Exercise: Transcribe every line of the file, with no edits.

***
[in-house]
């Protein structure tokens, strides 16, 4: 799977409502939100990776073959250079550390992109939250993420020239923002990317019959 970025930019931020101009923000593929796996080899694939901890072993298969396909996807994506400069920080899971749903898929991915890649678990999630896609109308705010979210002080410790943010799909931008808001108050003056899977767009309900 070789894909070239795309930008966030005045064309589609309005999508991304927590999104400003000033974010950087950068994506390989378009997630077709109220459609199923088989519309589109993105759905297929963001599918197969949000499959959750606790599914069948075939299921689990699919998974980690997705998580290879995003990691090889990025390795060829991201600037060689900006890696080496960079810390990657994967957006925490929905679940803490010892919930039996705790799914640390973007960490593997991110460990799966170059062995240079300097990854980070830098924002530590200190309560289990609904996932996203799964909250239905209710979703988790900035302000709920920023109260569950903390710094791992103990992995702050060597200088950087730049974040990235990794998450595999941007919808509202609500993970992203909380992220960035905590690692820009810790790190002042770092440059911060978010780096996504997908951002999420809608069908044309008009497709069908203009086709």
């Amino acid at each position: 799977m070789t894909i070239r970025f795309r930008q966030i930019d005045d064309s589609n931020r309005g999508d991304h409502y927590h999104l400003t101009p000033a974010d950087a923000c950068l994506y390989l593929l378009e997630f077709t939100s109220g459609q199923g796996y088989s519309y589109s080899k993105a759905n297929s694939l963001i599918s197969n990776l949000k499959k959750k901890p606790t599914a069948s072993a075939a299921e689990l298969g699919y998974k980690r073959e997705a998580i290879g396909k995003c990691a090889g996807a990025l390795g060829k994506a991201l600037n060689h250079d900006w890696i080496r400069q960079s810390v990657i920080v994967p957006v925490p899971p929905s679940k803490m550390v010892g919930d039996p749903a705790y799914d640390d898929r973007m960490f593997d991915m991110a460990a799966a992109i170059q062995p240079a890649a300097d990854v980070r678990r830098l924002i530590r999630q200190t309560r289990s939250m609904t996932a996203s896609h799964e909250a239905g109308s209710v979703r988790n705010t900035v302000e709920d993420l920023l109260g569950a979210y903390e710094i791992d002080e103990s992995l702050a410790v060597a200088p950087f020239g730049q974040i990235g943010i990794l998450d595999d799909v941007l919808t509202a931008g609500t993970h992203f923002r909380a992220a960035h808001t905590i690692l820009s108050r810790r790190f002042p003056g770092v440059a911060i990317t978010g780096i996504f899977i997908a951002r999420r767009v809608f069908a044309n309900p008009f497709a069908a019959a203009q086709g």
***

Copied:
[in-house]
């Protein structure tokens, strides 16, 4: 799977409502939100990776073959250079550390992109939250993420020239923002990317019959 970025930019931020101009923000593929796996080899694939901890072993298969396909996807994506400069920080899971749903898929991915890649678990999630896609109308705010979210002080410790943010799909931008808001108050003056899977767009309900 070789894909070239795309930008966030005045064309589609309005999508991304927590999104400003000033974010950087950068994506390989378009997630077709109220459609199923088989519309589109993105759905297929963001599918197969949000499959959750606790599914069948075939299921689990699919998974980690997705998580290879995003990691090889990025390795060829991201600037060689900006890696080496960079810390990657994967957006925490929905679940803490010892919930039996705790799914640390973007960490593997991110460990799966170059062995240079300097990854980070830098924002530590200190309560289990609904996932996203799964909250239905209710979703988790900035302000709920920023109260569950903390710094791992103990992995702050060597200088950087730049974040990235990794998450595999941007919808509202609500993970992203909380992220960035905590690692820009810790790190002042770092440059911060978010780096996504997908951002999420809608069908044309008009497709069908203009086709």
């Amino acid at each position: 799977m070789t894909i070239r970025f795309r930008q966030i930019d005045d064309s589609n931020r309005g999508d991304h409502y927590h999104l400003t101009p000033a974010d950087a923000c950068l994506y390989l593929l378009e997630f077709t939100s109220g459609q199923g796996y088989s519309y589109s080899k993105a759905n297929s694939l963001i599918s197969n990776l949000k499959k959750k901890p606790t599914a069948s072993a075939a299921e689990l298969g699919y998974k980690r073959e997705a998580i290879g396909k995003c990691a090889g996807a990025l390795g060829k994506a991201l600037n060689h250079d900006w890696i080496r400069q960079s810390v990657i920080v994967p957006v925490p899971p929905s679940k803490m550390v010892g919930d039996p749903a705790y799914d640390d898929r973007m960490f593997d991915m991110a460990a799966a992109i170059q062995p240079a890649a300097d990854v980070r678990r830098l924002i530590r999630q200190t309560r289990s939250m609904t996932a996203s896609h799964e909250a239905g109308s209710v979703r988790n705010t900035v302000e709920d993420l920023l109260g569950a979210y903390e710094i791992d002080e103990s992995l702050a410790v060597a200088p950087f020239g730049q974040i990235g943010i990794l998450d595999d799909v941007l919808t509202a931008g609500t993970h992203f923002r909380a992220a960035h808001t905590i690692l820009s108050r810790r790190f002042p003056g770092v440059a911060i990317t978010g780096i996504f899977i997908a951002r999420r767009v809608f069908a044309n309900p008009f497709a069908a019959a203009q086709g």